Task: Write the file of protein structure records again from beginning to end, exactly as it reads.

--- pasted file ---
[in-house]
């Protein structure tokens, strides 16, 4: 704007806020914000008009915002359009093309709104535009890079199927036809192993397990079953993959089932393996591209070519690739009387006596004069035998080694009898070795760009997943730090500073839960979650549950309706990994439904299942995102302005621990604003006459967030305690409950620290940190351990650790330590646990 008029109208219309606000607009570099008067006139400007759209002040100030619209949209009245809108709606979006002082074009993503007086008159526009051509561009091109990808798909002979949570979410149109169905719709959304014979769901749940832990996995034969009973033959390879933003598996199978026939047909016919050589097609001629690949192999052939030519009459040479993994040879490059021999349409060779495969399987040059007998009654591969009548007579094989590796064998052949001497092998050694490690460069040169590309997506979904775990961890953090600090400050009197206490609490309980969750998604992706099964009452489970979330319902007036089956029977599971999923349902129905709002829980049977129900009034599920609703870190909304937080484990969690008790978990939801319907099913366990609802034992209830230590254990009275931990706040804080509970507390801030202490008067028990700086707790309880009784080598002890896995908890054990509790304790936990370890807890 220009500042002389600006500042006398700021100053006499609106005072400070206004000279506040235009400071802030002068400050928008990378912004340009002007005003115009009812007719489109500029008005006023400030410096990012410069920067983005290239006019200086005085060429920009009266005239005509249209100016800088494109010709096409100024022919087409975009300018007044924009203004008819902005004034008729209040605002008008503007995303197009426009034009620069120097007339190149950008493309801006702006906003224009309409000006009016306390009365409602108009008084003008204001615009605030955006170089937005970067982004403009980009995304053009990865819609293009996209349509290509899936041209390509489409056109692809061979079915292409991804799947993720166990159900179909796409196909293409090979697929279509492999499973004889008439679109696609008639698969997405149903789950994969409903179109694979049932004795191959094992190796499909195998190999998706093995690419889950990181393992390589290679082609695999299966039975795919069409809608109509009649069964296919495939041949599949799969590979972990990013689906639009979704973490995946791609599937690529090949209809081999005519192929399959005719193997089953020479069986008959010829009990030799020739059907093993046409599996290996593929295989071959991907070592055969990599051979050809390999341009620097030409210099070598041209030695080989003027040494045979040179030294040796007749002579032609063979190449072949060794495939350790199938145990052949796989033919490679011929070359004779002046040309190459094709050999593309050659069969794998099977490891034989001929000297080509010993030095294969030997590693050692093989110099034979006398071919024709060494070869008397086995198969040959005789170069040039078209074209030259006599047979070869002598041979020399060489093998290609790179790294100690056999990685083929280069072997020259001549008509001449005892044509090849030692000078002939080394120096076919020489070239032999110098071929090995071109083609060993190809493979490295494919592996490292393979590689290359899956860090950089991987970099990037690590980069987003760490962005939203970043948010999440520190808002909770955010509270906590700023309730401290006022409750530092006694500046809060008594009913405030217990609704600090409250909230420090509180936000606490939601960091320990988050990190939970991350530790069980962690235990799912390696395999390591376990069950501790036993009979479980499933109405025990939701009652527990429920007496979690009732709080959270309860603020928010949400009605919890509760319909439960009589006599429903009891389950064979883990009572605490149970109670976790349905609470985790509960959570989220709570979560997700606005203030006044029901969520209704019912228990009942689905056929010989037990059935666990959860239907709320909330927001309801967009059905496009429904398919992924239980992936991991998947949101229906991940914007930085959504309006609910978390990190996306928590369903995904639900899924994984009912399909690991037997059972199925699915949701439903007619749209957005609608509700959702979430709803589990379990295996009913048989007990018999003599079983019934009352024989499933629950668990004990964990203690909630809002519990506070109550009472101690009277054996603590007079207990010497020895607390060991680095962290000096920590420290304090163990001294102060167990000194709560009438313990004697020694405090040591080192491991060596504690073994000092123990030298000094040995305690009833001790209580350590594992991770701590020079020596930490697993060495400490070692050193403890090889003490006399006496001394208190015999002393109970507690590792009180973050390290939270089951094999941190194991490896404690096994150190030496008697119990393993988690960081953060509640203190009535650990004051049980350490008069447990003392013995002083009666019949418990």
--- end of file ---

[in-house]
């Protein structure tokens, strides 16, 4: 704007806020914000008009915002359009093309709104535009890079199927036809192993397990079953993959089932393996591209070519690739009387006596004069035998080694009898070795760009997943730090500073839960979650549950309706990994439904299942995102302005621990604003006459967030305690409950620290940190351990650790330590646990 008029109208219309606000607009570099008067006139400007759209002040100030619209949209009245809108709606979006002082074009993503007086008159526009051509561009091109990808798909002979949570979410149109169905719709959304014979769901749940832990996995034969009973033959390879933003598996199978026939047909016919050589097609001629690949192999052939030519009459040479993994040879490059021999349409060779495969399987040059007998009654591969009548007579094989590796064998052949001497092998050694490690460069040169590309997506979904775990961890953090600090400050009197206490609490309980969750998604992706099964009452489970979330319902007036089956029977599971999923349902129905709002829980049977129900009034599920609703870190909304937080484990969690008790978990939801319907099913366990609802034992209830230590254990009275931990706040804080509970507390801030202490008067028990700086707790309880009784080598002890896995908890054990509790304790936990370890807890 220009500042002389600006500042006398700021100053006499609106005072400070206004000279506040235009400071802030002068400050928008990378912004340009002007005003115009009812007719489109500029008005006023400030410096990012410069920067983005290239006019200086005085060429920009009266005239005509249209100016800088494109010709096409100024022919087409975009300018007044924009203004008819902005004034008729209040605002008008503007995303197009426009034009620069120097007339190149950008493309801006702006906003224009309409000006009016306390009365409602108009008084003008204001615009605030955006170089937005970067982004403009980009995304053009990865819609293009996209349509290509899936041209390509489409056109692809061979079915292409991804799947993720166990159900179909796409196909293409090979697929279509492999499973004889008439679109696609008639698969997405149903789950994969409903179109694979049932004795191959094992190796499909195998190999998706093995690419889950990181393992390589290679082609695999299966039975795919069409809608109509009649069964296919495939041949599949799969590979972990990013689906639009979704973490995946791609599937690529090949209809081999005519192929399959005719193997089953020479069986008959010829009990030799020739059907093993046409599996290996593929295989071959991907070592055969990599051979050809390999341009620097030409210099070598041209030695080989003027040494045979040179030294040796007749002579032609063979190449072949060794495939350790199938145990052949796989033919490679011929070359004779002046040309190459094709050999593309050659069969794998099977490891034989001929000297080509010993030095294969030997590693050692093989110099034979006398071919024709060494070869008397086995198969040959005789170069040039078209074209030259006599047979070869002598041979020399060489093998290609790179790294100690056999990685083929280069072997020259001549008509001449005892044509090849030692000078002939080394120096076919020489070239032999110098071929090995071109083609060993190809493979490295494919592996490292393979590689290359899956860090950089991987970099990037690590980069987003760490962005939203970043948010999440520190808002909770955010509270906590700023309730401290006022409750530092006694500046809060008594009913405030217990609704600090409250909230420090509180936000606490939601960091320990988050990190939970991350530790069980962690235990799912390696395999390591376990069950501790036993009979479980499933109405025990939701009652527990429920007496979690009732709080959270309860603020928010949400009605919890509760319909439960009589006599429903009891389950064979883990009572605490149970109670976790349905609470985790509960959570989220709570979560997700606005203030006044029901969520209704019912228990009942689905056929010989037990059935666990959860239907709320909330927001309801967009059905496009429904398919992924239980992936991991998947949101229906991940914007930085959504309006609910978390990190996306928590369903995904639900899924994984009912399909690991037997059972199925699915949701439903007619749209957005609608509700959702979430709803589990379990295996009913048989007990018999003599079983019934009352024989499933629950668990004990964990203690909630809002519990506070109550009472101690009277054996603590007079207990010497020895607390060991680095962290000096920590420290304090163990001294102060167990000194709560009438313990004697020694405090040591080192491991060596504690073994000092123990030298000094040995305690009833001790209580350590594992991770701590020079020596930490697993060495400490070692050193403890090889003490006399006496001394208190015999002393109970507690590792009180973050390290939270089951094999941190194991490896404690096994150190030496008697119990393993988690960081953060509640203190009535650990004051049980350490008069447990003392013995002083009666019949418990």